Instead of trying to come up with another argument, you could simply ask you teacher about what makes a valid mathematical argument. Ask the teacher to point out exactly she doesn’t believe that proof by contradiction is a valid way to argue. You of course want to maintain a good relationship with your teacher, but you could also try to show her a book on mathematical logic. Find a good book about mathematical proofs.

It is good to give someone a way to save face. Try to salvage their statement as something true. So you could say:

We know about lowest terms. Let $a,b,c,d$ be positive integers

then

• for fractions in lowest terms, IF $\frac{a}{b}=\frac{c}{d}$ THEN $a=c$ and $b=d.$

For the LEAD IN STATEMENT I would use one or both of

Of course IF $a=c$ and $b=d$ THEN $\frac{a}{b}=\frac{c}{d}.$

The correct converse is:….

OR

$\frac{3}{6}$ is not in lowest terms because $\frac{3}{6}=\frac{1}{2}$ and $3 \gt 1, 6 \gt 2.$ However…

Fine points:

• Alternately, it might be effective to only say : “Oh I see, you meant that for fractions in lowest terms …” and let her reflect silently that we wouldn’t have the concept of lowest terms unless simplification is possible.

• Really $\frac{0}{1}$ is in lowest terms and $\frac{0}{2}$ is not. However by invoking positive integers early on we avoid discussing that and $\frac{2}{3}=\frac{-2}{-3}$ and we avoid breaking up the flow by saying “provided $b\ne 0$ and $d \ne 0$”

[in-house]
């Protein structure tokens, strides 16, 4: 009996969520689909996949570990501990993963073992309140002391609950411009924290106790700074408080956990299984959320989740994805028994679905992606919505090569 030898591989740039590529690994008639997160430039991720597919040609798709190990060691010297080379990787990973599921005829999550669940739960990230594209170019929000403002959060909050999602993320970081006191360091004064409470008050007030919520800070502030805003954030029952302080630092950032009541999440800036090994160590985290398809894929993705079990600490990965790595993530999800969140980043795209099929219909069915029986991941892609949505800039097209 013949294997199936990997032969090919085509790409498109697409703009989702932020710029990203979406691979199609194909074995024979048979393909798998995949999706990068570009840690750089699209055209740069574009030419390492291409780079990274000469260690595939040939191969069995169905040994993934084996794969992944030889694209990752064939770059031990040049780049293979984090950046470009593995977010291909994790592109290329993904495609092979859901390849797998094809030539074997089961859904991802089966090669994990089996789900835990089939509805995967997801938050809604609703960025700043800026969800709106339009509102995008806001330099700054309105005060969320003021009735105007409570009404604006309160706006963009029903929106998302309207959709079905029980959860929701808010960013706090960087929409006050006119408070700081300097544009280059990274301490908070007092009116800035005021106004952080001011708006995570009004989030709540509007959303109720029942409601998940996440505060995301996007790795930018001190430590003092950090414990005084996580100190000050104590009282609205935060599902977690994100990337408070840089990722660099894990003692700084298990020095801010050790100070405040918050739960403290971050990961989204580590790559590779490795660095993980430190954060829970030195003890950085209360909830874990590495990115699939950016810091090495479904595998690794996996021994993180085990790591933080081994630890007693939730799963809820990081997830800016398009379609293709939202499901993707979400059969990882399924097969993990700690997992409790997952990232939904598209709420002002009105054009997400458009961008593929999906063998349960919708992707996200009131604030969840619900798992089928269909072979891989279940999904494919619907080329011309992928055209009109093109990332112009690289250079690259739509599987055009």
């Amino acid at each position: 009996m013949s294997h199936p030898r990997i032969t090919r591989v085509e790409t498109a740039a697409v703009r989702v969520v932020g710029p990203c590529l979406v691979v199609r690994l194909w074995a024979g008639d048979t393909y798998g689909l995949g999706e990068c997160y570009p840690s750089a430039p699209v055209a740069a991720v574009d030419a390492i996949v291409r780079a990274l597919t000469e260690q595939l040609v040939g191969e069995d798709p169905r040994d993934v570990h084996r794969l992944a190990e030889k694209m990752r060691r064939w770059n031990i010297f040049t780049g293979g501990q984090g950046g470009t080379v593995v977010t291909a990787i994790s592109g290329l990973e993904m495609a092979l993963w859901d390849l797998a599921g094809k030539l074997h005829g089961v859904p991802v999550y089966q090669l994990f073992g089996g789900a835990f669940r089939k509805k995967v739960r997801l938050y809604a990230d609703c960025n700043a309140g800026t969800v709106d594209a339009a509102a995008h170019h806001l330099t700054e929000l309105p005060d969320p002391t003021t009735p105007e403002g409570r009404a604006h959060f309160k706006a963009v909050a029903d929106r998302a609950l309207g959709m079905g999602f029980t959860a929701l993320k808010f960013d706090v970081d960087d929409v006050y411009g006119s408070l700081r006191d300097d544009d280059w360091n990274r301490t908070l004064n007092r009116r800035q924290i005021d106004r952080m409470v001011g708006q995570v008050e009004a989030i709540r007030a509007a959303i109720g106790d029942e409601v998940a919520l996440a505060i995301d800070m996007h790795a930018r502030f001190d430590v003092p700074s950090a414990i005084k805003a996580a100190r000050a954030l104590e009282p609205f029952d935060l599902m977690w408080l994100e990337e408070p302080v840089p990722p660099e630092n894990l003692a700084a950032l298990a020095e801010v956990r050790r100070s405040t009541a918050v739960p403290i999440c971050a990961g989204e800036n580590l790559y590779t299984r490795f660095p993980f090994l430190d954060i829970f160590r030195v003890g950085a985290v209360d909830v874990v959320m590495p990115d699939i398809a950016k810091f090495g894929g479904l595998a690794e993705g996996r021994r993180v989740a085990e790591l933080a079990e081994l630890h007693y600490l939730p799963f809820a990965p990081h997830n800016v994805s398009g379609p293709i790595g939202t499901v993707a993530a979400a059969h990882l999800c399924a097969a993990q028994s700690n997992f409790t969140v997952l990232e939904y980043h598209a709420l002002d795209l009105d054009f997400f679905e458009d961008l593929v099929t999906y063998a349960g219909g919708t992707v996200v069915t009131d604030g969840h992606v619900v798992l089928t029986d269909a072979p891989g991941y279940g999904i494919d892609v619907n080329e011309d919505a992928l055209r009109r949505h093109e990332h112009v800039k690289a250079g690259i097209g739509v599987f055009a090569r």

• The fact about fractions in lowest terms is not trivial. A legitimate proof requires having a certain repertoire of facts about relatively prime integers which is more sophisticated than many bright Calculus students have (because they have not been through them before.)

It seems more likely to me that the misunderstanding here is not in the mathematics, but in the logic of the argument. This is evident because the teacher still refuses to accept the refutation even in the face of evidence.

The confusion, in the teacher’s mind, is probably rooted in the fact that given:

$$a = c, \space b=d$$

then it follows that:
$$\frac{a}{b} = \frac{c}{d}$$

I would point her to this wiki article, or other reference that explains the use of counterexamples.

A single falsity disproves a supposed proof.

Then show that while 1/2 = 2/4, 1<>2 and 2<>4.

Point proven! (or disproved, as the case may be.)

If you use examples where the fractions are equal to integers it becomes impossible to deny. The example in the question becomes

$$\frac{2}{1} = \frac{8}{4}$$

Now draw pictures or count on fingers or otherwise demonstrate the equality in ways that do not rely on any shared understanding of the algebra.

Alternatively, $\frac{a}{b}=\frac{c}{d}$ if and only if $ad=cb$ by the definition of fraction equality. So, according to your teacher, $ad=cb\iff a=c\text{ and }d=b$, i.e., there is only one way of writing the integer $ad=cb$ as the product of two integers. However, in general we can write an integer as the product of two integers in many different ways. For example, $24$ can be written as:

$1\times 24$

$2\times 12$

$3\times 8$

$4\times 6$

$6\times 4$

$8\times 3$

$12\times 2$

$24\times 1$

I hope this helps!

counterexample is the best thing ever to disprove something .
i dont know whats wrong with modern teachers , and see they want it in different way is annoying me somehow .
counterexample is neat way , there is not such a thing more neat to disprove things like this , if you wanna do a formal proof , then u have to deal with infinitely of contradictions that u can avoid with counterexample .
one point for you , 0 point to your teacher .